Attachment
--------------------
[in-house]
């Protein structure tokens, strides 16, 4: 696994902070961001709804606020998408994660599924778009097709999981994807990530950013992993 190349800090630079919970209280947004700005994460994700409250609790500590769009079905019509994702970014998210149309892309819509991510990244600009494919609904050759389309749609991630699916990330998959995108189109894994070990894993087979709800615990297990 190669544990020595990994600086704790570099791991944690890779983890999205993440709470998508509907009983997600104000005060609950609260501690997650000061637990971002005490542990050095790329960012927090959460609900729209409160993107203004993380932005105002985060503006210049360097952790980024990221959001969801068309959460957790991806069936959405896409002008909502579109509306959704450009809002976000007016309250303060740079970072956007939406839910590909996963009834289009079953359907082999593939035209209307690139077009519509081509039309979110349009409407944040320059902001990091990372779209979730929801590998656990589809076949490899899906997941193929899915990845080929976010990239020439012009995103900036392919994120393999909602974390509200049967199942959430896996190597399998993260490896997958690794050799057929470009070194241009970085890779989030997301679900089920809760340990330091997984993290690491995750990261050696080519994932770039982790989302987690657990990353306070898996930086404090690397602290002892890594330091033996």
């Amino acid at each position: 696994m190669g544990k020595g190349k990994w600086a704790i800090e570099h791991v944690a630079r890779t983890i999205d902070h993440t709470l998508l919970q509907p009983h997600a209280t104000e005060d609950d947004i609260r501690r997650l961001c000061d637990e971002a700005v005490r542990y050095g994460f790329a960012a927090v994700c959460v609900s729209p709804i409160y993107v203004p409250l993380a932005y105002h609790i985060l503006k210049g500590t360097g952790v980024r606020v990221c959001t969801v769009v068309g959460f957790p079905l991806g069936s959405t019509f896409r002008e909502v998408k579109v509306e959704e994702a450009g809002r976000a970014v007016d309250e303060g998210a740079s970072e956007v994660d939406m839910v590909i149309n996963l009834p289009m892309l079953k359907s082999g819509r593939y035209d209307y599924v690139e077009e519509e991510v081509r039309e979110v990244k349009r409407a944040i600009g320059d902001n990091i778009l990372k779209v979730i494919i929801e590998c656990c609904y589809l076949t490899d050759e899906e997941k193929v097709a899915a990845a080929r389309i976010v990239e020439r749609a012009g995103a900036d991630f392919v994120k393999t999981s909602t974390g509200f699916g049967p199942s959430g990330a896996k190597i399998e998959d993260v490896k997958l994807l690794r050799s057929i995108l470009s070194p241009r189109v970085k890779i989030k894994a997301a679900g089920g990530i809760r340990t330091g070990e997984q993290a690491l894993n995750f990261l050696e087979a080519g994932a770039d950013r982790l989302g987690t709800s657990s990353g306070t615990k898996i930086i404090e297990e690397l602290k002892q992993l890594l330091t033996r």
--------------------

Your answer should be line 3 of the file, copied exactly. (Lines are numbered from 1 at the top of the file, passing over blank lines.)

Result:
């Amino acid at each position: 696994m190669g544990k020595g190349k990994w600086a704790i800090e570099h791991v944690a630079r890779t983890i999205d902070h993440t709470l998508l919970q509907p009983h997600a209280t104000e005060d609950d947004i609260r501690r997650l961001c000061d637990e971002a700005v005490r542990y050095g994460f790329a960012a927090v994700c959460v609900s729209p709804i409160y993107v203004p409250l993380a932005y105002h609790i985060l503006k210049g500590t360097g952790v980024r606020v990221c959001t969801v769009v068309g959460f957790p079905l991806g069936s959405t019509f896409r002008e909502v998408k579109v509306e959704e994702a450009g809002r976000a970014v007016d309250e303060g998210a740079s970072e956007v994660d939406m839910v590909i149309n996963l009834p289009m892309l079953k359907s082999g819509r593939y035209d209307y599924v690139e077009e519509e991510v081509r039309e979110v990244k349009r409407a944040i600009g320059d902001n990091i778009l990372k779209v979730i494919i929801e590998c656990c609904y589809l076949t490899d050759e899906e997941k193929v097709a899915a990845a080929r389309i976010v990239e020439r749609a012009g995103a900036d991630f392919v994120k393999t999981s909602t974390g509200f699916g049967p199942s959430g990330a896996k190597i399998e998959d993260v490896k997958l994807l690794r050799s057929i995108l470009s070194p241009r189109v970085k890779i989030k894994a997301a679900g089920g990530i809760r340990t330091g070990e997984q993290a690491l894993n995750f990261l050696e087979a080519g994932a770039d950013r982790l989302g987690t709800s657990s990353g306070t615990k898996i930086i404090e297990e690397l602290k002892q992993l890594l330091t033996r």